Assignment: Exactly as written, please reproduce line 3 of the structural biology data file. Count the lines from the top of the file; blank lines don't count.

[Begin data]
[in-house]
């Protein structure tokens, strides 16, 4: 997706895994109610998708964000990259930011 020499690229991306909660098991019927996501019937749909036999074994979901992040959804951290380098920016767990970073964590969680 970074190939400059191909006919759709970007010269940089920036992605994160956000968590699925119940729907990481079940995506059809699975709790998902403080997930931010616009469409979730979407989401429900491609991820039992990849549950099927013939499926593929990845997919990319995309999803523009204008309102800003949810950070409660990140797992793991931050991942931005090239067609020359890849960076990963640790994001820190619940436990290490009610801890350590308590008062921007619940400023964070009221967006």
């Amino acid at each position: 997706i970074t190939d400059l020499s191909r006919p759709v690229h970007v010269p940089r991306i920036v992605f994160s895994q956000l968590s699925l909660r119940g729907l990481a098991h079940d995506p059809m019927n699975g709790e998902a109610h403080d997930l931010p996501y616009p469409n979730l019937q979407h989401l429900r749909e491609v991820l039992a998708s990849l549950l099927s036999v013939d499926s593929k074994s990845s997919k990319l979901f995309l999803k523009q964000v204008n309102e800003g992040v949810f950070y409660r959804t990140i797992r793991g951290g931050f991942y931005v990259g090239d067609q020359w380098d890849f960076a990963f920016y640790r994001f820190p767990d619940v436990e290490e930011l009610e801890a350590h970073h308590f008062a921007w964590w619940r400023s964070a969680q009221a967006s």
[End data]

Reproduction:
């Amino acid at each position: 997706i970074t190939d400059l020499s191909r006919p759709v690229h970007v010269p940089r991306i920036v992605f994160s895994q956000l968590s699925l909660r119940g729907l990481a098991h079940d995506p059809m019927n699975g709790e998902a109610h403080d997930l931010p996501y616009p469409n979730l019937q979407h989401l429900r749909e491609v991820l039992a998708s990849l549950l099927s036999v013939d499926s593929k074994s990845s997919k990319l979901f995309l999803k523009q964000v204008n309102e800003g992040v949810f950070y409660r959804t990140i797992r793991g951290g931050f991942y931005v990259g090239d067609q020359w380098d890849f960076a990963f920016y640790r994001f820190p767990d619940v436990e290490e930011l009610e801890a350590h970073h308590f008062a921007w964590w619940r400023s964070a969680q009221a967006s």